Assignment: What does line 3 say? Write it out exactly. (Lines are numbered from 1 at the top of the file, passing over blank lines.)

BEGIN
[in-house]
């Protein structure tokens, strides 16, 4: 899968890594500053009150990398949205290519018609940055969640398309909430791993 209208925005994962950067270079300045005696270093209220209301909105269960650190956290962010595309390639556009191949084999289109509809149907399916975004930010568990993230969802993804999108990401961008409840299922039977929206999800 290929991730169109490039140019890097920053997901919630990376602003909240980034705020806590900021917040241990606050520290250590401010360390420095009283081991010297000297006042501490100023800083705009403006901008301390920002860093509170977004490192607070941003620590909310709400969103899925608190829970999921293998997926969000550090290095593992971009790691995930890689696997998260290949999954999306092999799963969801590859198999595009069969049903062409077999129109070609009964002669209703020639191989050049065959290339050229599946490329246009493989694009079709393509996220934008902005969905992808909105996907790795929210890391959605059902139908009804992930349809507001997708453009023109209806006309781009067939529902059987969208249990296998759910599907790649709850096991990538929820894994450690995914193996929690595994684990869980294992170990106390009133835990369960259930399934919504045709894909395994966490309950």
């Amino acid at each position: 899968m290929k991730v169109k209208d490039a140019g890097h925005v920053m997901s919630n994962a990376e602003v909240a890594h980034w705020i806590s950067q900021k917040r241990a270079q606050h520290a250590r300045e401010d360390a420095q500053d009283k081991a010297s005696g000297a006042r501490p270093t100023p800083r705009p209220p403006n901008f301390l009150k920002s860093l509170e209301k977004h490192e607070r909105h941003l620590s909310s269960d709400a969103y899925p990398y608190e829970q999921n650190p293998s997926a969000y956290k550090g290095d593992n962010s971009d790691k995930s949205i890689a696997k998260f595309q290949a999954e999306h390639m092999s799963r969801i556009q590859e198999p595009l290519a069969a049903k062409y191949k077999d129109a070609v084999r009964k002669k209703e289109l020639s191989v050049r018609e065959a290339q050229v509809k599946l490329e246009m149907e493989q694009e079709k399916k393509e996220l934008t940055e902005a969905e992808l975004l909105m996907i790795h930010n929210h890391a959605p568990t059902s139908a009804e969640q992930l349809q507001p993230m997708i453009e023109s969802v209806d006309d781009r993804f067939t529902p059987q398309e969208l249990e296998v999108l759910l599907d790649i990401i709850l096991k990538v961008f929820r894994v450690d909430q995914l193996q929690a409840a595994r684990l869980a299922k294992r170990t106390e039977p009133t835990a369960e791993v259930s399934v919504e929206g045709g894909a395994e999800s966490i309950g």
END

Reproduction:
């Amino acid at each position: 899968m290929k991730v169109k209208d490039a140019g890097h925005v920053m997901s919630n994962a990376e602003v909240a890594h980034w705020i806590s950067q900021k917040r241990a270079q606050h520290a250590r300045e401010d360390a420095q500053d009283k081991a010297s005696g000297a006042r501490p270093t100023p800083r705009p209220p403006n901008f301390l009150k920002s860093l509170e209301k977004h490192e607070r909105h941003l620590s909310s269960d709400a969103y899925p990398y608190e829970q999921n650190p293998s997926a969000y956290k550090g290095d593992n962010s971009d790691k995930s949205i890689a696997k998260f595309q290949a999954e999306h390639m092999s799963r969801i556009q590859e198999p595009l290519a069969a049903k062409y191949k077999d129109a070609v084999r009964k002669k209703e289109l020639s191989v050049r018609e065959a290339q050229v509809k599946l490329e246009m149907e493989q694009e079709k399916k393509e996220l934008t940055e902005a969905e992808l975004l909105m996907i790795h930010n929210h890391a959605p568990t059902s139908a009804e969640q992930l349809q507001p993230m997708i453009e023109s969802v209806d006309d781009r993804f067939t529902p059987q398309e969208l249990e296998v999108l759910l599907d790649i990401i709850l096991k990538v961008f929820r894994v450690d909430q995914l193996q929690a409840a595994r684990l869980a299922k294992r170990t106390e039977p009133t835990a369960e791993v259930s399934v919504e929206g045709g894909a395994e999800s966490i309950g």